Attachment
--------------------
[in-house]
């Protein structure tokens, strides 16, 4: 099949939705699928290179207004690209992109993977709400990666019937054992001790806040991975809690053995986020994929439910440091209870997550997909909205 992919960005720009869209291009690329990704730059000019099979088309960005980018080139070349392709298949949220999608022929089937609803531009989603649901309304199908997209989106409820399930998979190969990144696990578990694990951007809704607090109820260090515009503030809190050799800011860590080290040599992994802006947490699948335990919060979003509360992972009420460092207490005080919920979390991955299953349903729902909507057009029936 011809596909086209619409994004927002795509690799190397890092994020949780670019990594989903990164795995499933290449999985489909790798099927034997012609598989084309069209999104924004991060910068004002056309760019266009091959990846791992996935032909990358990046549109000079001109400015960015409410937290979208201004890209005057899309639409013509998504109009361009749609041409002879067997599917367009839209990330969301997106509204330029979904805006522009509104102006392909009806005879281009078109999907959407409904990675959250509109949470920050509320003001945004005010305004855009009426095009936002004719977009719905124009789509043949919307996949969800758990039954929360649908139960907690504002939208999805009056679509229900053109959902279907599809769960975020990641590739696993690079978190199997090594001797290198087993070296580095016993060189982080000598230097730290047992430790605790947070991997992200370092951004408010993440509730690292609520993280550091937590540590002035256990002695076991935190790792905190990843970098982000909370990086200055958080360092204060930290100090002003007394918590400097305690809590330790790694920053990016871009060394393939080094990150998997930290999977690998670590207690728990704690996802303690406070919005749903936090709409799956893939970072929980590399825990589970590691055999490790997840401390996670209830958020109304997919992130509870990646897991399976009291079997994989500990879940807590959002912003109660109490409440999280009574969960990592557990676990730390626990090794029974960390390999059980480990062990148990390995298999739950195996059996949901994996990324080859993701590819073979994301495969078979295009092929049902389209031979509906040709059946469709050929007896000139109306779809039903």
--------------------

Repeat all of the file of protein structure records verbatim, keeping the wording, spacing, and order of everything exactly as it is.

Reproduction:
[in-house]
């Protein structure tokens, strides 16, 4: 099949939705699928290179207004690209992109993977709400990666019937054992001790806040991975809690053995986020994929439910440091209870997550997909909205 992919960005720009869209291009690329990704730059000019099979088309960005980018080139070349392709298949949220999608022929089937609803531009989603649901309304199908997209989106409820399930998979190969990144696990578990694990951007809704607090109820260090515009503030809190050799800011860590080290040599992994802006947490699948335990919060979003509360992972009420460092207490005080919920979390991955299953349903729902909507057009029936 011809596909086209619409994004927002795509690799190397890092994020949780670019990594989903990164795995499933290449999985489909790798099927034997012609598989084309069209999104924004991060910068004002056309760019266009091959990846791992996935032909990358990046549109000079001109400015960015409410937290979208201004890209005057899309639409013509998504109009361009749609041409002879067997599917367009839209990330969301997106509204330029979904805006522009509104102006392909009806005879281009078109999907959407409904990675959250509109949470920050509320003001945004005010305004855009009426095009936002004719977009719905124009789509043949919307996949969800758990039954929360649908139960907690504002939208999805009056679509229900053109959902279907599809769960975020990641590739696993690079978190199997090594001797290198087993070296580095016993060189982080000598230097730290047992430790605790947070991997992200370092951004408010993440509730690292609520993280550091937590540590002035256990002695076991935190790792905190990843970098982000909370990086200055958080360092204060930290100090002003007394918590400097305690809590330790790694920053990016871009060394393939080094990150998997930290999977690998670590207690728990704690996802303690406070919005749903936090709409799956893939970072929980590399825990589970590691055999490790997840401390996670209830958020109304997919992130509870990646897991399976009291079997994989500990879940807590959002912003109660109490409440999280009574969960990592557990676990730390626990090794029974960390390999059980480990062990148990390995298999739950195996059996949901994996990324080859993701590819073979994301495969078979295009092929049902389209031979509906040709059946469709050929007896000139109306779809039903």